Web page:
These woven artworks by Erin M. Riley explore female identity and trauma
Though we may think of art museums and galleries as places where we can escape our everyday lives, art also has the potential to serve as a mirror. We might find a reflection of our identity, a scene that matches our own personal history, or symbols that pave the way for contemplation. Through her intricate weavings, artist Erin M. Riley emphasizes exactly that by focusing on themes such as female sexuality, identity, and domestic violence.
Her new solo show “Simple” takes these motifs one step further by exploring “the inherent aggression women face in our contemporary society,” as stated in the show’s press release.
In her previous work, the Brooklyn-based artist often deals with scenes of intimacy and sexuality. She hones in on the language of Internet culture, like the smartphone selfies we see on social media channels. Her everyday scenes capture the paraphernelia littered throughout our most personal moments: a pack of birth control, nail polish, hair clips, big earrings.
You recognize a bit of your own identity in the objects, the little things in the bottom of your purse or cluttered within your bathroom drawer.
While Riley continues to capture these relatable stories from a macro point of view, “Simple” includes “personal stories” — as Riley explains in an email to HelloGiggles — but also touches on “how personal situations are relived on a daily basis because of the way society treats women.” In a post-election climate, many of the conversations Riley had with other women “brought up deep-rooted issues of misogyny and violence against women that is just accepted, ignored or excused.”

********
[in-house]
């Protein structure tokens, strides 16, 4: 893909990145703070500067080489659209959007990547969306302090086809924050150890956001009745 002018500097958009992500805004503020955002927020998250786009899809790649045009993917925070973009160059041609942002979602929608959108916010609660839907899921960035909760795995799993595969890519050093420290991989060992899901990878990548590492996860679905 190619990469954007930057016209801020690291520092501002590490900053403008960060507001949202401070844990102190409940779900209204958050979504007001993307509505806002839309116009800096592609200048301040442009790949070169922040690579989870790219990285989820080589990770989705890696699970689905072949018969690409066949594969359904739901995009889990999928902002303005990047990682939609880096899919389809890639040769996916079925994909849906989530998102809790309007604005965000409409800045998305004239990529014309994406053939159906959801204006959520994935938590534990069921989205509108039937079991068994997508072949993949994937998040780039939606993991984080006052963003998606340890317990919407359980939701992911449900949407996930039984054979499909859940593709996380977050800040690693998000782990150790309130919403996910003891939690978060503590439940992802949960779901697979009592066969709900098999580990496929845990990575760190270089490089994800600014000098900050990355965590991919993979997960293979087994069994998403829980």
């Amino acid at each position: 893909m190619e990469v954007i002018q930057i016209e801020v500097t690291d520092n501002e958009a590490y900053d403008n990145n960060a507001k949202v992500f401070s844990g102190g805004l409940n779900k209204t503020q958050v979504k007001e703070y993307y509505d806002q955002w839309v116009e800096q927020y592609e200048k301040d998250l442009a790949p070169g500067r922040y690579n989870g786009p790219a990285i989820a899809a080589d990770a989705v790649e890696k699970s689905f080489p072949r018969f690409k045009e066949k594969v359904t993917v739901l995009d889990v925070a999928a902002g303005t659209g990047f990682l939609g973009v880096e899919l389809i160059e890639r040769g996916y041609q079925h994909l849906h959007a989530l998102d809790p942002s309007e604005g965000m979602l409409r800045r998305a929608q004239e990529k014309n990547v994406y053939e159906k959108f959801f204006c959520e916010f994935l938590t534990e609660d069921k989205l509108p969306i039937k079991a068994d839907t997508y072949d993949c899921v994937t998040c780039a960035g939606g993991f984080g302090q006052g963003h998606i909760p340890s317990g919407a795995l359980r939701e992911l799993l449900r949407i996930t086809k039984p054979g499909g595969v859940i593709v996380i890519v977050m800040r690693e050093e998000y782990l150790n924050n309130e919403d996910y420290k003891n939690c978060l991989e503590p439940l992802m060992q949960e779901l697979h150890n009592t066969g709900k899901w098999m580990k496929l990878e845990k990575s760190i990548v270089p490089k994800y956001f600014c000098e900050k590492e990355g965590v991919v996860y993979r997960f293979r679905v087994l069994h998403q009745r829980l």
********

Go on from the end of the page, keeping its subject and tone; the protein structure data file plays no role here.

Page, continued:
Her source material comes from real-life events, including Riley’s own experiences. Portraying them in her art gives the artist a way to reflect on them.
She also hopes that the pieces will make viewers feel less alone in their own struggles. Her pieces defy their static medium in the way that they capture snapshots of stories still happening all around us.
Ultimately, her works offer a space to process past experiences and come out stronger on the other side.
“Simple” will be on view at Hashimoto Contemporary from March 4th to 25th. You can see more of Riley’s work here.